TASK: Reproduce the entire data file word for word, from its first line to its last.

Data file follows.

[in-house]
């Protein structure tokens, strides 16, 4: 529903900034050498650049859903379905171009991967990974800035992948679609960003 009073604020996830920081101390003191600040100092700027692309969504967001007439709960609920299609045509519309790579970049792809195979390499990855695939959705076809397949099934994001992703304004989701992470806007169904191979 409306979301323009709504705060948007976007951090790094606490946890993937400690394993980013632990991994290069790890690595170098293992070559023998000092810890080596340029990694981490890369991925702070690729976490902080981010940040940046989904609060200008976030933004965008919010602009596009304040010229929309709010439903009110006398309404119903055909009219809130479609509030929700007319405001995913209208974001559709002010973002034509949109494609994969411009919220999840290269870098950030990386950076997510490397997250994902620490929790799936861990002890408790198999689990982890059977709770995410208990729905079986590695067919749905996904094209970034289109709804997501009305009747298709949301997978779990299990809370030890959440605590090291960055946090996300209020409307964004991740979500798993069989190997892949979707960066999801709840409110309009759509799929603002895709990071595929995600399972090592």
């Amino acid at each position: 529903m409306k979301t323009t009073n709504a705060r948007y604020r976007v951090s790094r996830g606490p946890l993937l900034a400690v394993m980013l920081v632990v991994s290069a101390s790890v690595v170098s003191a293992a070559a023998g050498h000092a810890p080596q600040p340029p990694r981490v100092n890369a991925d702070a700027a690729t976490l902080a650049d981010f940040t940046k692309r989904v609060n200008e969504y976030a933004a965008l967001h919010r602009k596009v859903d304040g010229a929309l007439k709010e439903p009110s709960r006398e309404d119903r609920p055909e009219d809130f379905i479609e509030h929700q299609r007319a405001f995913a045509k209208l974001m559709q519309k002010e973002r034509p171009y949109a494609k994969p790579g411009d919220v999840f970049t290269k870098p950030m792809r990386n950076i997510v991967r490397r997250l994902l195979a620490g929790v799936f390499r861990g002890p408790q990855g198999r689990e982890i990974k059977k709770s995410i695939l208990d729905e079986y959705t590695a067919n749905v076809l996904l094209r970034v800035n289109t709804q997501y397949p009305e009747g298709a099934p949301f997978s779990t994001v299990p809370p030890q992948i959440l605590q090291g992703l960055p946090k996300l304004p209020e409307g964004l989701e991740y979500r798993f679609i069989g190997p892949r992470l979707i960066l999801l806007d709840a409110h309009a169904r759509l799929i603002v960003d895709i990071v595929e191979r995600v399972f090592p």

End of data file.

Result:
[in-house]
């Protein structure tokens, strides 16, 4: 529903900034050498650049859903379905171009991967990974800035992948679609960003 009073604020996830920081101390003191600040100092700027692309969504967001007439709960609920299609045509519309790579970049792809195979390499990855695939959705076809397949099934994001992703304004989701992470806007169904191979 409306979301323009709504705060948007976007951090790094606490946890993937400690394993980013632990991994290069790890690595170098293992070559023998000092810890080596340029990694981490890369991925702070690729976490902080981010940040940046989904609060200008976030933004965008919010602009596009304040010229929309709010439903009110006398309404119903055909009219809130479609509030929700007319405001995913209208974001559709002010973002034509949109494609994969411009919220999840290269870098950030990386950076997510490397997250994902620490929790799936861990002890408790198999689990982890059977709770995410208990729905079986590695067919749905996904094209970034289109709804997501009305009747298709949301997978779990299990809370030890959440605590090291960055946090996300209020409307964004991740979500798993069989190997892949979707960066999801709840409110309009759509799929603002895709990071595929995600399972090592």
């Amino acid at each position: 529903m409306k979301t323009t009073n709504a705060r948007y604020r976007v951090s790094r996830g606490p946890l993937l900034a400690v394993m980013l920081v632990v991994s290069a101390s790890v690595v170098s003191a293992a070559a023998g050498h000092a810890p080596q600040p340029p990694r981490v100092n890369a991925d702070a700027a690729t976490l902080a650049d981010f940040t940046k692309r989904v609060n200008e969504y976030a933004a965008l967001h919010r602009k596009v859903d304040g010229a929309l007439k709010e439903p009110s709960r006398e309404d119903r609920p055909e009219d809130f379905i479609e509030h929700q299609r007319a405001f995913a045509k209208l974001m559709q519309k002010e973002r034509p171009y949109a494609k994969p790579g411009d919220v999840f970049t290269k870098p950030m792809r990386n950076i997510v991967r490397r997250l994902l195979a620490g929790v799936f390499r861990g002890p408790q990855g198999r689990e982890i990974k059977k709770s995410i695939l208990d729905e079986y959705t590695a067919n749905v076809l996904l094209r970034v800035n289109t709804q997501y397949p009305e009747g298709a099934p949301f997978s779990t994001v299990p809370p030890q992948i959440l605590q090291g992703l960055p946090k996300l304004p209020e409307g964004l989701e991740y979500r798993f679609i069989g190997p892949r992470l979707i960066l999801l806007d709840a409110h309009a169904r759509l799929i603002v960003d895709i990071v595929e191979r995600v399972f090592p």